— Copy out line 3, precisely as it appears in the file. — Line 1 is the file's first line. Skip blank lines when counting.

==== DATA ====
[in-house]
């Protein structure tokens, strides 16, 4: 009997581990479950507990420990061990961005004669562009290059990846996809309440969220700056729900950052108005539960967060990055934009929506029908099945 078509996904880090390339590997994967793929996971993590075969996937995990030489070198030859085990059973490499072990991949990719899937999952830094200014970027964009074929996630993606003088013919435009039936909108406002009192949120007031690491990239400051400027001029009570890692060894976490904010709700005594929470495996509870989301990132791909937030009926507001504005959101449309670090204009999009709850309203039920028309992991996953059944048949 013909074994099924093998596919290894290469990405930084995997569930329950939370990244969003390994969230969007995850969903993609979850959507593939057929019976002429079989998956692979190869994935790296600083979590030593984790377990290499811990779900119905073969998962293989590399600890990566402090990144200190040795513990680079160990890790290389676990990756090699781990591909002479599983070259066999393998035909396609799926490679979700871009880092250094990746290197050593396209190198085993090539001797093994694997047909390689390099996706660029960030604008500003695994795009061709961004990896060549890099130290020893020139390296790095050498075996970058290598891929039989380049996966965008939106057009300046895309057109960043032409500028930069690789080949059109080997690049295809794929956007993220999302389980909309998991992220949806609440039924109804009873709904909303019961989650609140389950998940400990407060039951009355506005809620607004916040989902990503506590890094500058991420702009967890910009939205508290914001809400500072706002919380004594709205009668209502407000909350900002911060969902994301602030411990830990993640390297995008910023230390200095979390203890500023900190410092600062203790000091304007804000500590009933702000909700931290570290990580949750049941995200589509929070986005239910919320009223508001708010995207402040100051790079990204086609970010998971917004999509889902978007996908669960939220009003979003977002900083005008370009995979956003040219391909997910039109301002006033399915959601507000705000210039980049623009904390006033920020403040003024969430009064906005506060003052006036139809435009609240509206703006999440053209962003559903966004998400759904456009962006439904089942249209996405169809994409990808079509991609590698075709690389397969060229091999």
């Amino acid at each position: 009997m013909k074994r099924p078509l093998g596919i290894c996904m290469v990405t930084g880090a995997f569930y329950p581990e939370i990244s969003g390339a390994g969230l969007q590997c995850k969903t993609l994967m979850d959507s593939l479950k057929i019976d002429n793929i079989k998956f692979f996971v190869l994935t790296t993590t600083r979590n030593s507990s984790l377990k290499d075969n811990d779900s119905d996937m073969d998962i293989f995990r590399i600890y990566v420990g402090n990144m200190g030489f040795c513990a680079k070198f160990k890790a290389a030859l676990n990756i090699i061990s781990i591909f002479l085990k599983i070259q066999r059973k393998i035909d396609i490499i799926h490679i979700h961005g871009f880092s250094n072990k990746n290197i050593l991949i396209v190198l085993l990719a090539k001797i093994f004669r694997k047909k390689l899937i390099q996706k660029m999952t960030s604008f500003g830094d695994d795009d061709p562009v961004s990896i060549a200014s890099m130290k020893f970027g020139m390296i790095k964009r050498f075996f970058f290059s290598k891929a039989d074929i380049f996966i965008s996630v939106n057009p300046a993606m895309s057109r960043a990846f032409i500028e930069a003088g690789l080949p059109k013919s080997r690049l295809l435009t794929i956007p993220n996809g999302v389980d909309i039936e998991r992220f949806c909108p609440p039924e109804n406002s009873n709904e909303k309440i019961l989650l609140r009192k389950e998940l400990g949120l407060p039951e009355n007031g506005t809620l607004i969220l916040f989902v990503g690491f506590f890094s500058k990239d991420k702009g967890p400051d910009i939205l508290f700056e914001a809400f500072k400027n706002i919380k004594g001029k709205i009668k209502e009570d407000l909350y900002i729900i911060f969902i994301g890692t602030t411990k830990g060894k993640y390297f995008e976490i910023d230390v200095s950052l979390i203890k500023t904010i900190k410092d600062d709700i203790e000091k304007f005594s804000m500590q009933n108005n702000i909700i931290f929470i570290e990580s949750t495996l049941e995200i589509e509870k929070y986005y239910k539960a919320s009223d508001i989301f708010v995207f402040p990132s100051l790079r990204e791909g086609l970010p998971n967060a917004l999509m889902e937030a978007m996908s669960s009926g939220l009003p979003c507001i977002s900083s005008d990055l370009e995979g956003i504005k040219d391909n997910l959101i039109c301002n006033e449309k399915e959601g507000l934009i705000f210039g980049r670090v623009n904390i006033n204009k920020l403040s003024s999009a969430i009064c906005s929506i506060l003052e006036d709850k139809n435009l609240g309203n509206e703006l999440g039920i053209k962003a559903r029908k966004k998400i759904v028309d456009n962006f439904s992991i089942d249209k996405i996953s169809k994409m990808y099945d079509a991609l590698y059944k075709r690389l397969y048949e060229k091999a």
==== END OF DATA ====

């Amino acid at each position: 009997m013909k074994r099924p078509l093998g596919i290894c996904m290469v990405t930084g880090a995997f569930y329950p581990e939370i990244s969003g390339a390994g969230l969007q590997c995850k969903t993609l994967m979850d959507s593939l479950k057929i019976d002429n793929i079989k998956f692979f996971v190869l994935t790296t993590t600083r979590n030593s507990s984790l377990k290499d075969n811990d779900s119905d996937m073969d998962i293989f995990r590399i600890y990566v420990g402090n990144m200190g030489f040795c513990a680079k070198f160990k890790a290389a030859l676990n990756i090699i061990s781990i591909f002479l085990k599983i070259q066999r059973k393998i035909d396609i490499i799926h490679i979700h961005g871009f880092s250094n072990k990746n290197i050593l991949i396209v190198l085993l990719a090539k001797i093994f004669r694997k047909k390689l899937i390099q996706k660029m999952t960030s604008f500003g830094d695994d795009d061709p562009v961004s990896i060549a200014s890099m130290k020893f970027g020139m390296i790095k964009r050498f075996f970058f290059s290598k891929a039989d074929i380049f996966i965008s996630v939106n057009p300046a993606m895309s057109r960043a990846f032409i500028e930069a003088g690789l080949p059109k013919s080997r690049l295809l435009t794929i956007p993220n996809g999302v389980d909309i039936e998991r992220f949806c909108p609440p039924e109804n406002s009873n709904e909303k309440i019961l989650l609140r009192k389950e998940l400990g949120l407060p039951e009355n007031g506005t809620l607004i969220l916040f989902v990503g690491f506590f890094s500058k990239d991420k702009g967890p400051d910009i939205l508290f700056e914001a809400f500072k400027n706002i919380k004594g001029k709205i009668k209502e009570d407000l909350y900002i729900i911060f969902i994301g890692t602030t411990k830990g060894k993640y390297f995008e976490i910023d230390v200095s950052l979390i203890k500023t904010i900190k410092d600062d709700i203790e000091k304007f005594s804000m500590q009933n108005n702000i909700i931290f929470i570290e990580s949750t495996l049941e995200i589509e509870k929070y986005y239910k539960a919320s009223d508001i989301f708010v995207f402040p990132s100051l790079r990204e791909g086609l970010p998971n967060a917004l999509m889902e937030a978007m996908s669960s009926g939220l009003p979003c507001i977002s900083s005008d990055l370009e995979g956003i504005k040219d391909n997910l959101i039109c301002n006033e449309k399915e959601g507000l934009i705000f210039g980049r670090v623009n904390i006033n204009k920020l403040s003024s999009a969430i009064c906005s929506i506060l003052e006036d709850k139809n435009l609240g309203n509206e703006l999440g039920i053209k962003a559903r029908k966004k998400i759904v028309d456009n962006f439904s992991i089942d249209k996405i996953s169809k994409m990808y099945d079509a991609l590698y059944k075709r690389l397969y048949e060229k091999a």